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Top Tips for New Teachers

August 23rd 2021| Phil Stronge

There’s no doubt that embarking on a career in teaching is, for many people, a dream come true. The excitement that is felt seeing YOUR classroom for the first time is hard to match. Every experienced teacher will still have memories of the weeks leading up to their first year in teaching.

I still recall the emotions when I first saw my name on the classroom door, sending the picture to family and friends, and then the sudden realisation that this was actually happening. For every positive emotion, there were the inevitable niggles of nervousness. No student mentor to offer a word of advice. Really flying solo for the first time. In reality, any good school will have plenty of kind souls willing to offer an arm around the shoulder or a friendly word of advice, but in those days leading up to September I can’t deny having a few moments of self-doubt.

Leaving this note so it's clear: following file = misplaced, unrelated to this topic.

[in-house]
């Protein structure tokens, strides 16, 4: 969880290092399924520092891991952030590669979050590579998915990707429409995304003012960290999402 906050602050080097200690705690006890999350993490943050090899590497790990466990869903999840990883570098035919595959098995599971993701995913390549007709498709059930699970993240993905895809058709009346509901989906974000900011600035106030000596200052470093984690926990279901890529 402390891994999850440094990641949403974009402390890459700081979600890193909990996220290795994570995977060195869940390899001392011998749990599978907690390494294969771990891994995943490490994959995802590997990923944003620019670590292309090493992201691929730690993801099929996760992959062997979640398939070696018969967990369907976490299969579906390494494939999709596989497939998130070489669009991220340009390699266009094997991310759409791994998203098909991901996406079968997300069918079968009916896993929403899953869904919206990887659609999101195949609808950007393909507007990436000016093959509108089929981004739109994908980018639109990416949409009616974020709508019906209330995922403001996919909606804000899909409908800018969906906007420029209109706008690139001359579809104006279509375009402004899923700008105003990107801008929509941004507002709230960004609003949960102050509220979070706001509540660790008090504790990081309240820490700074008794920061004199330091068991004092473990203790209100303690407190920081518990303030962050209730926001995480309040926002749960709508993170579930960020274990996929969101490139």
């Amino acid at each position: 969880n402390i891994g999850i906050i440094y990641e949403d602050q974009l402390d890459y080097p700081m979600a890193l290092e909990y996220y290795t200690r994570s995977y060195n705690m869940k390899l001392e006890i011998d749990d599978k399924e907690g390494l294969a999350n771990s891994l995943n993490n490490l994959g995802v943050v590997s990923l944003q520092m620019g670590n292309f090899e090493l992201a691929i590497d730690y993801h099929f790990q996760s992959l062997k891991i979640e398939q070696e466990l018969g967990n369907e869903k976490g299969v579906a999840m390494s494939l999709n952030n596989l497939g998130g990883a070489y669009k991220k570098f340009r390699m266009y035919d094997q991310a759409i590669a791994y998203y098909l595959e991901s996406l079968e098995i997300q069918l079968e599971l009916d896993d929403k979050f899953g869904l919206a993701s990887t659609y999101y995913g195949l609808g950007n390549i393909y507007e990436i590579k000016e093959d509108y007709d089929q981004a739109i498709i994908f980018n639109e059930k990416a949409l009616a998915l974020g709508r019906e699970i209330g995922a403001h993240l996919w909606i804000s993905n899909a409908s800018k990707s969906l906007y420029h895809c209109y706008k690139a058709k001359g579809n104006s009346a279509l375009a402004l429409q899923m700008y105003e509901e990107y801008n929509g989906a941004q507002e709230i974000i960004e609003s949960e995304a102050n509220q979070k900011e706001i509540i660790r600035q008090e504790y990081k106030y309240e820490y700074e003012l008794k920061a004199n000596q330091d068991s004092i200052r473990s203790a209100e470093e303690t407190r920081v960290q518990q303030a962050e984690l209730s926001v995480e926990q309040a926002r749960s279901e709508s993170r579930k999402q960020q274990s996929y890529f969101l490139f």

With all of this in mind, we asked our wonderful followers on social media to offer their best advice to those of you embarking on the amazing adventure of teaching. It came as no surprise to us that they delivered in spadefuls. Read some of their pearls of wisdom below:

1. Find a mentor, someone to vent to and someone who is positive.

2. Set clear boundaries between home and schoolthis job can consume your life if allowed.

3. There is nothing like teaching and there is always room for improvement, you will hone your skills this year and learn more than you thought possible.

4. It will get better, sometimes it’ll just be a rough week, month or year, but it will always get better.